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Clubs are under pressure to stay in business like never before. Jeremy Ellwood highlights 12 areas where increased investment can pay big dividends.
12 Ways Your Golf Club Can Improve
Undertaking course improvements
Taking the view that the course is a golf club’s prize asset, it should always be at the top of the list when looking to invest or improve. That improvement can take many forms. It may be a matter of trying to get the course in better condition for as long as possible each year, and that may mean improving the drainage, taking steps to improve the quality of the greens or investing in equipment for the greenstaff.
It may be a matter of improving certain holes via course alterations or, as many heathland clubs in particular have been doing, clearing out trees and scrub to take the course back closer to its roots, opening up views and vistas, reawakening its original character and often improving conditioning too as a result.
Bunker programmes are also very popular right now and these have the double benefit of bringing back their strategic value where the current ones are no longer doing the job they were designed to do, and often dramatically improving the aesthetics too.
￼Updating the locker rooms
A place where most golfers are not looking to spend too much time might not naturally sit high on the list of investment considerations, but too many clubs have locker-room facilities that are outdated, unappealing and often quite smelly, if truth be told! They can lag way behind the rest of a golf club’s offering and there must come a time when modernisation warrants serious consideration.
It shouldn’t come to the point where poor changing rooms provide a stumbling block to potential new members or big societies and corporate events. One or two clubs have seriously upped their games on this front in recent years, including Royal Worlington and Newmarket, where the facilities have undergone a sympathetic and much-needed transformation.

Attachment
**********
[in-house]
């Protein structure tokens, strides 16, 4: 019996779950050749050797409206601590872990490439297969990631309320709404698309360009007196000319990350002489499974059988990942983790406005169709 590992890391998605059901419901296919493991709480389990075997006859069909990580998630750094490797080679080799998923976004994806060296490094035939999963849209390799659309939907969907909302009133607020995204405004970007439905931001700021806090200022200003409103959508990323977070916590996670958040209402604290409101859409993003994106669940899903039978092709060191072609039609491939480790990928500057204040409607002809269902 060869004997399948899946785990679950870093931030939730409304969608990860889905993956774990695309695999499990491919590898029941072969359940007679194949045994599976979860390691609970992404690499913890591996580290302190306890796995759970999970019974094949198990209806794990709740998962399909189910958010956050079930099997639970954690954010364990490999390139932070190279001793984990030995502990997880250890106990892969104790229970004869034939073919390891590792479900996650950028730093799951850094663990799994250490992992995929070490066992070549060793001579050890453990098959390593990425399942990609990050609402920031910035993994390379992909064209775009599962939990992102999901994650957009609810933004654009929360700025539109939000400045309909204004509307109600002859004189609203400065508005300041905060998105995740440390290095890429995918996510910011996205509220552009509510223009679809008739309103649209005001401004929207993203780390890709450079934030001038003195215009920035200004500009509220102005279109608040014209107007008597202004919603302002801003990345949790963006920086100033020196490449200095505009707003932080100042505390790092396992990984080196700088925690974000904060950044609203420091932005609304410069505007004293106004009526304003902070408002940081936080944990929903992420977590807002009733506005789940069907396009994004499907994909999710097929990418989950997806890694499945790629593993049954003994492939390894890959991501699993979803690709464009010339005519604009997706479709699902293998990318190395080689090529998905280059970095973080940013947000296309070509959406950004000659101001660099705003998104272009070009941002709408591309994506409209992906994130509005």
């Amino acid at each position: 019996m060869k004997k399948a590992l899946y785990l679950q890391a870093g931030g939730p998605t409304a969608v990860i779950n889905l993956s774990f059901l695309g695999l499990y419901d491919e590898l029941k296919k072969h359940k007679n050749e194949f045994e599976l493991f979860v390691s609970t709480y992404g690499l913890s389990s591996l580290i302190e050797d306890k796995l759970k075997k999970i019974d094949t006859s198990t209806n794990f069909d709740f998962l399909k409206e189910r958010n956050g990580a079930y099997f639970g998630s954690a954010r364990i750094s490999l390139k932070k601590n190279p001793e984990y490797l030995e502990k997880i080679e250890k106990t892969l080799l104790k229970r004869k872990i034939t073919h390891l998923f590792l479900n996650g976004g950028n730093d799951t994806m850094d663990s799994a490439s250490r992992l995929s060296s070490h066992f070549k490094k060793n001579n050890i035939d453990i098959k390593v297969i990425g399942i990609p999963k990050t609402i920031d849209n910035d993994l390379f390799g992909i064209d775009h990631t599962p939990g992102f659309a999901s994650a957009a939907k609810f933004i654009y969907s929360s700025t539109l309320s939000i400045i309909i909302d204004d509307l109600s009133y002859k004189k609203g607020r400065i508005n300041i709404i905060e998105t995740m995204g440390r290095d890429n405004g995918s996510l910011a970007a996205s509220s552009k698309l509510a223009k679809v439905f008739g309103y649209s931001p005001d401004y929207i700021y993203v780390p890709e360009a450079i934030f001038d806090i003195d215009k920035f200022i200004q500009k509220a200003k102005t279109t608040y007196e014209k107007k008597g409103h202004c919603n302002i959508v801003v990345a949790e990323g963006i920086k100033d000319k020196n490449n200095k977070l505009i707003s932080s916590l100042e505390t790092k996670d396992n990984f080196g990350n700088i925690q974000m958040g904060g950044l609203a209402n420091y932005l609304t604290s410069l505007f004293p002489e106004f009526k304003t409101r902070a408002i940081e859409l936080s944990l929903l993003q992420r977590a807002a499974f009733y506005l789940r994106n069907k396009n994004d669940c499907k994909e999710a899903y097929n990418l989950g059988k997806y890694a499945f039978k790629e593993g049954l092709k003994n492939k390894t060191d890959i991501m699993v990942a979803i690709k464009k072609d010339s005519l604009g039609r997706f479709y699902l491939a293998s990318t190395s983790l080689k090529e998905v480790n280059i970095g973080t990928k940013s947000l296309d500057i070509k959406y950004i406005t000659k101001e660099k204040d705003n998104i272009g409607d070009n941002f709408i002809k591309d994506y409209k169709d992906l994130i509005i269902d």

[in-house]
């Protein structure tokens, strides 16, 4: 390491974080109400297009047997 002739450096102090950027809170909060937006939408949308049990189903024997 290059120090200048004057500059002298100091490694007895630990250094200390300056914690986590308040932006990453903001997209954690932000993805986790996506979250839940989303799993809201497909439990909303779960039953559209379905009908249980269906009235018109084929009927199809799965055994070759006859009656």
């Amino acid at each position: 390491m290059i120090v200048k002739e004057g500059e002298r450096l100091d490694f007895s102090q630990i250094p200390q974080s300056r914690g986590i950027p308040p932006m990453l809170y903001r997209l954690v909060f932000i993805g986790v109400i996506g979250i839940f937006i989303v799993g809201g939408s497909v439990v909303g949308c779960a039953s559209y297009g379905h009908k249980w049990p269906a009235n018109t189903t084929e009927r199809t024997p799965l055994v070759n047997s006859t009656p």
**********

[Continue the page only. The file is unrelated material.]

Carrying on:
￼Revamping the clubhouse
The right atmosphere in the bar and clubhouse can make a big difference to how long people will sit there pre- or post-round. Create a space where people are comfortable and they will hopefully spend more money too.
One club to have undergone radical change is St Enodoc, where a few years ago the clubhouse lounge was transformed into something contemporary and almost cafe-like.
￼Improving the practice facilities
There’s a certain type of golfer who wants to spend as much time practising as playing – and consequently they will expect a little more from their chosen practice facilities. Even with the extra cost of buying range balls, most would far rather be there than in a field where you hit your own balls and then pick them up.
Practice facilities need to be as good as possible within a club’s space and planning limitations as, in these competitive times, the quality of the practice facilities may be a deciding factor between your club and the one down the road.
Improvements might mean better targets on the range, perhaps even green-style ones that replicate the on-course experience as best as possible.
￼Building a short-game area
Although many golf clubs have somewhere to hit balls, whether a full-scale driving range, a field with targets or just a net, far fewer have somewhere to properly practise the short game.
All too often the putting green will have signs around it saying “no chipping to this green”, and many short-game areas that do exist are quite rough and ready, with the green only mown to fairway or fringe height.
A good, purpose-built short-game area can be a real asset in the drive to recruit and retain members. Many clubs have been going down this route and installing excellent short-game practice areas, among them Moor Park, Kedleston Park, Royal Cinque Ports, Prince’s, West Essex, The Machrie and The Shire.
￼Opening an indoor studio
There are many examples of these studios and rooms where the club and pro have perhaps worked together to provide additional facilities for members and visitors and generate new revenue streams. Often they are excellent, well-used facilities that will attract some people up to the golf club on days or at times when the course is closed or the weather is unwelcoming.
Many such clubs extoll the virtues of their simulator rooms on social media as they allow golfers to get their fix on those dark winter evenings. Anything that attracts more people to your club than the one down the road can surely only be a good thing.
More engaging competition software
Things have moved on leaps and bounds on this front, with computer software and apps opening up a whole new world when it comes to competitions. Software such as Golf Genius not only reduces the admin burden of club and open competitions, releasing staff to focus on other things, but it can also bring a real buzz to selected competitions via live on-course scoring and leaderboards in the clubhouse, so those who have finished can see if they’re in the running. Technology has opened up new options on this front that are well worth exploring.
￼Introducing a halfway hut